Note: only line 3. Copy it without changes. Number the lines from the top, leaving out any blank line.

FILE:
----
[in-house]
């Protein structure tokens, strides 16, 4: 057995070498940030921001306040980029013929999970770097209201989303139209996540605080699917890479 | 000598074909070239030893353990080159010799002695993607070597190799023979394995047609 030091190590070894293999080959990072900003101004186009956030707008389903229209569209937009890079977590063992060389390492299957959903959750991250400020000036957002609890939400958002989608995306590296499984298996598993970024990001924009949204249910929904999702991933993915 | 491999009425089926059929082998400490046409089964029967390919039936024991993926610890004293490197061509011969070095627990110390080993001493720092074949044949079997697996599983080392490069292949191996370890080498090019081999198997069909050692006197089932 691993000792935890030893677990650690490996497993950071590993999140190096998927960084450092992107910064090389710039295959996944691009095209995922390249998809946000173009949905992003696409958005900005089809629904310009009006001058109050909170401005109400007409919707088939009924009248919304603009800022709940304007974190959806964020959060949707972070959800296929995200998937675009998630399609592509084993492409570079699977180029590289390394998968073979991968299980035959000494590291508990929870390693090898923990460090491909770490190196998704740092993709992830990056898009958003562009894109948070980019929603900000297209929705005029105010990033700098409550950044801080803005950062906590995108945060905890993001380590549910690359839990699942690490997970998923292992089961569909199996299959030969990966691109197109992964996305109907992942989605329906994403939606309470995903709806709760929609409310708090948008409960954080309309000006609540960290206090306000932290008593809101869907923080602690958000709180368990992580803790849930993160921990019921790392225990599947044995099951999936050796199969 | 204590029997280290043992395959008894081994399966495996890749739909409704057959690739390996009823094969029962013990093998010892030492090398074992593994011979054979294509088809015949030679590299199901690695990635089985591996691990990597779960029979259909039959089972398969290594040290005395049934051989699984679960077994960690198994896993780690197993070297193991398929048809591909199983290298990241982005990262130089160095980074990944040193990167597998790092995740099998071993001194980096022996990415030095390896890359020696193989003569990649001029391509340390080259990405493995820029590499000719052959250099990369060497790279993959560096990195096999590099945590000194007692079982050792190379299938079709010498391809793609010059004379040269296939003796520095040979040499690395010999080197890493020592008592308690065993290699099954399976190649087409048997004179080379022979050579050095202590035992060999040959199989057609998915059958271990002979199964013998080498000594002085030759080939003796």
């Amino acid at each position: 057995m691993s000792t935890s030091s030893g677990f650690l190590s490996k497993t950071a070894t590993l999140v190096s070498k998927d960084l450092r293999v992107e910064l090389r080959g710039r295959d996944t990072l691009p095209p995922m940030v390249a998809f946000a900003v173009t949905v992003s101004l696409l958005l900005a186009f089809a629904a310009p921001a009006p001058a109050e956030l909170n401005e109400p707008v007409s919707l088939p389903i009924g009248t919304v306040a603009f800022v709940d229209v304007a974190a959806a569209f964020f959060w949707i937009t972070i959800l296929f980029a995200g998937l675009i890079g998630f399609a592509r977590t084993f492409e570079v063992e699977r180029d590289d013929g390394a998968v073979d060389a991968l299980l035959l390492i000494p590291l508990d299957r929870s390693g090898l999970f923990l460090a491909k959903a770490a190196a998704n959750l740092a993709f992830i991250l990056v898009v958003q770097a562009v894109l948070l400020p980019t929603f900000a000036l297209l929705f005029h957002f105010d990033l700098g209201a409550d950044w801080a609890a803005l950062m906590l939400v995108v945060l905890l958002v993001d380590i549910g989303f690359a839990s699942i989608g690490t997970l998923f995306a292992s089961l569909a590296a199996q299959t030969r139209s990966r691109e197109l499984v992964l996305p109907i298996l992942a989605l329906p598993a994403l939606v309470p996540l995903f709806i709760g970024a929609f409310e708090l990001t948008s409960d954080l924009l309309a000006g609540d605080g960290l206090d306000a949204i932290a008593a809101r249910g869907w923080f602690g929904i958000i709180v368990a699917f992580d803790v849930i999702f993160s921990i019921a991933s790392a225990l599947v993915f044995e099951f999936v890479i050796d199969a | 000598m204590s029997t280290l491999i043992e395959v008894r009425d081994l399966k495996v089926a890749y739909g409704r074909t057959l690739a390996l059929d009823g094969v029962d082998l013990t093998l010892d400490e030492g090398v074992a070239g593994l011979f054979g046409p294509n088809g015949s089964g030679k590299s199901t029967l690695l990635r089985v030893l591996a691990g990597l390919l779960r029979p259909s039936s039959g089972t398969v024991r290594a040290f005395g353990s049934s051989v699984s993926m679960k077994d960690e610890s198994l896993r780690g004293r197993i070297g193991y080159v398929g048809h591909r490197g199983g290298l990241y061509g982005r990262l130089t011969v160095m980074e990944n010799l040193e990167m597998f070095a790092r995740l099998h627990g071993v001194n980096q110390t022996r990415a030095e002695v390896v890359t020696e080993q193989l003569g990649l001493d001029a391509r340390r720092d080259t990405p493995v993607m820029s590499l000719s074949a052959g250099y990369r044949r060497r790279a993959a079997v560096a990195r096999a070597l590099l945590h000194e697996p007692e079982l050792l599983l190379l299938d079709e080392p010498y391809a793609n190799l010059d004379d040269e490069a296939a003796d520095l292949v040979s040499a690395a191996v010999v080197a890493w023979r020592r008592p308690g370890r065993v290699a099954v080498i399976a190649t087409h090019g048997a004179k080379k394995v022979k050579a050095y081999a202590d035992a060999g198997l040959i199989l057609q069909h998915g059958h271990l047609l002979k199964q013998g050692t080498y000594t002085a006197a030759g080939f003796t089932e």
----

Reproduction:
């Amino acid at each position: 057995m691993s000792t935890s030091s030893g677990f650690l190590s490996k497993t950071a070894t590993l999140v190096s070498k998927d960084l450092r293999v992107e910064l090389r080959g710039r295959d996944t990072l691009p095209p995922m940030v390249a998809f946000a900003v173009t949905v992003s101004l696409l958005l900005a186009f089809a629904a310009p921001a009006p001058a109050e956030l909170n401005e109400p707008v007409s919707l088939p389903i009924g009248t919304v306040a603009f800022v709940d229209v304007a974190a959806a569209f964020f959060w949707i937009t972070i959800l296929f980029a995200g998937l675009i890079g998630f399609a592509r977590t084993f492409e570079v063992e699977r180029d590289d013929g390394a998968v073979d060389a991968l299980l035959l390492i000494p590291l508990d299957r929870s390693g090898l999970f923990l460090a491909k959903a770490a190196a998704n959750l740092a993709f992830i991250l990056v898009v958003q770097a562009v894109l948070l400020p980019t929603f900000a000036l297209l929705f005029h957002f105010d990033l700098g209201a409550d950044w801080a609890a803005l950062m906590l939400v995108v945060l905890l958002v993001d380590i549910g989303f690359a839990s699942i989608g690490t997970l998923f995306a292992s089961l569909a590296a199996q299959t030969r139209s990966r691109e197109l499984v992964l996305p109907i298996l992942a989605l329906p598993a994403l939606v309470p996540l995903f709806i709760g970024a929609f409310e708090l990001t948008s409960d954080l924009l309309a000006g609540d605080g960290l206090d306000a949204i932290a008593a809101r249910g869907w923080f602690g929904i958000i709180v368990a699917f992580d803790v849930i999702f993160s921990i019921a991933s790392a225990l599947v993915f044995e099951f999936v890479i050796d199969a | 000598m204590s029997t280290l491999i043992e395959v008894r009425d081994l399966k495996v089926a890749y739909g409704r074909t057959l690739a390996l059929d009823g094969v029962d082998l013990t093998l010892d400490e030492g090398v074992a070239g593994l011979f054979g046409p294509n088809g015949s089964g030679k590299s199901t029967l690695l990635r089985v030893l591996a691990g990597l390919l779960r029979p259909s039936s039959g089972t398969v024991r290594a040290f005395g353990s049934s051989v699984s993926m679960k077994d960690e610890s198994l896993r780690g004293r197993i070297g193991y080159v398929g048809h591909r490197g199983g290298l990241y061509g982005r990262l130089t011969v160095m980074e990944n010799l040193e990167m597998f070095a790092r995740l099998h627990g071993v001194n980096q110390t022996r990415a030095e002695v390896v890359t020696e080993q193989l003569g990649l001493d001029a391509r340390r720092d080259t990405p493995v993607m820029s590499l000719s074949a052959g250099y990369r044949r060497r790279a993959a079997v560096a990195r096999a070597l590099l945590h000194e697996p007692e079982l050792l599983l190379l299938d079709e080392p010498y391809a793609n190799l010059d004379d040269e490069a296939a003796d520095l292949v040979s040499a690395a191996v010999v080197a890493w023979r020592r008592p308690g370890r065993v290699a099954v080498i399976a190649t087409h090019g048997a004179k080379k394995v022979k050579a050095y081999a202590d035992a060999g198997l040959i199989l057609q069909h998915g059958h271990l047609l002979k199964q013998g050692t080498y000594t002085a006197a030759g080939f003796t089932e």